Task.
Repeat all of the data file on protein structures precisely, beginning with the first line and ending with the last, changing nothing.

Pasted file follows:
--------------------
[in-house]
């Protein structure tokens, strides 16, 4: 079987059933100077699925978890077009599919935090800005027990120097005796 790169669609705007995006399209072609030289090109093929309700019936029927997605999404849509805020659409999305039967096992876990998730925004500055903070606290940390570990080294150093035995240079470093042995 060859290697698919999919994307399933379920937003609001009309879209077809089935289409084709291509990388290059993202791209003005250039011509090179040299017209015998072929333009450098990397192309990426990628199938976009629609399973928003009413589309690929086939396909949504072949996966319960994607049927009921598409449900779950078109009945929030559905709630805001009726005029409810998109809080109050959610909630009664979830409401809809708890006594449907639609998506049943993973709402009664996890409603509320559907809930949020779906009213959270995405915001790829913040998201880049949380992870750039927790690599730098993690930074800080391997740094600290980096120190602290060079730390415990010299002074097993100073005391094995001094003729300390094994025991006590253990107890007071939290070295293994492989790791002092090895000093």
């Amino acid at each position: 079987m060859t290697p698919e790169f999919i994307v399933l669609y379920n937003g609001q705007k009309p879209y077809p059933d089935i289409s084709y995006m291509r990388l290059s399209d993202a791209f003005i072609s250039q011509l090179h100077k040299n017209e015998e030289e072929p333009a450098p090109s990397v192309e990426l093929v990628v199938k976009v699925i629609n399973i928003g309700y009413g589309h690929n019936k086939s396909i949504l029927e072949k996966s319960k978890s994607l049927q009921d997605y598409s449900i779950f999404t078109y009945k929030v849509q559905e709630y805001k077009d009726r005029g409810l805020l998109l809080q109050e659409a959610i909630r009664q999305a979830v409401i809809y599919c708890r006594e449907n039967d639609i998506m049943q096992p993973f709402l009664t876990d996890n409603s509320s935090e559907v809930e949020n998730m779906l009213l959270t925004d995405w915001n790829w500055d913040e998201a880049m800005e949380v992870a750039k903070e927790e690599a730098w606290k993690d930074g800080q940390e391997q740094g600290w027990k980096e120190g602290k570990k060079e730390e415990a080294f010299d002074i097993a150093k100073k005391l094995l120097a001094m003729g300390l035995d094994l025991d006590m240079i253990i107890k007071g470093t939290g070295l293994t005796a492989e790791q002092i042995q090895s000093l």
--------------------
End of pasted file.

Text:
[in-house]
């Protein structure tokens, strides 16, 4: 079987059933100077699925978890077009599919935090800005027990120097005796 790169669609705007995006399209072609030289090109093929309700019936029927997605999404849509805020659409999305039967096992876990998730925004500055903070606290940390570990080294150093035995240079470093042995 060859290697698919999919994307399933379920937003609001009309879209077809089935289409084709291509990388290059993202791209003005250039011509090179040299017209015998072929333009450098990397192309990426990628199938976009629609399973928003009413589309690929086939396909949504072949996966319960994607049927009921598409449900779950078109009945929030559905709630805001009726005029409810998109809080109050959610909630009664979830409401809809708890006594449907639609998506049943993973709402009664996890409603509320559907809930949020779906009213959270995405915001790829913040998201880049949380992870750039927790690599730098993690930074800080391997740094600290980096120190602290060079730390415990010299002074097993100073005391094995001094003729300390094994025991006590253990107890007071939290070295293994492989790791002092090895000093």
């Amino acid at each position: 079987m060859t290697p698919e790169f999919i994307v399933l669609y379920n937003g609001q705007k009309p879209y077809p059933d089935i289409s084709y995006m291509r990388l290059s399209d993202a791209f003005i072609s250039q011509l090179h100077k040299n017209e015998e030289e072929p333009a450098p090109s990397v192309e990426l093929v990628v199938k976009v699925i629609n399973i928003g309700y009413g589309h690929n019936k086939s396909i949504l029927e072949k996966s319960k978890s994607l049927q009921d997605y598409s449900i779950f999404t078109y009945k929030v849509q559905e709630y805001k077009d009726r005029g409810l805020l998109l809080q109050e659409a959610i909630r009664q999305a979830v409401i809809y599919c708890r006594e449907n039967d639609i998506m049943q096992p993973f709402l009664t876990d996890n409603s509320s935090e559907v809930e949020n998730m779906l009213l959270t925004d995405w915001n790829w500055d913040e998201a880049m800005e949380v992870a750039k903070e927790e690599a730098w606290k993690d930074g800080q940390e391997q740094g600290w027990k980096e120190g602290k570990k060079e730390e415990a080294f010299d002074i097993a150093k100073k005391l094995l120097a001094m003729g300390l035995d094994l025991d006590m240079i253990i107890k007071g470093t939290g070295l293994t005796a492989e790791q002092i042995q090895s000093l």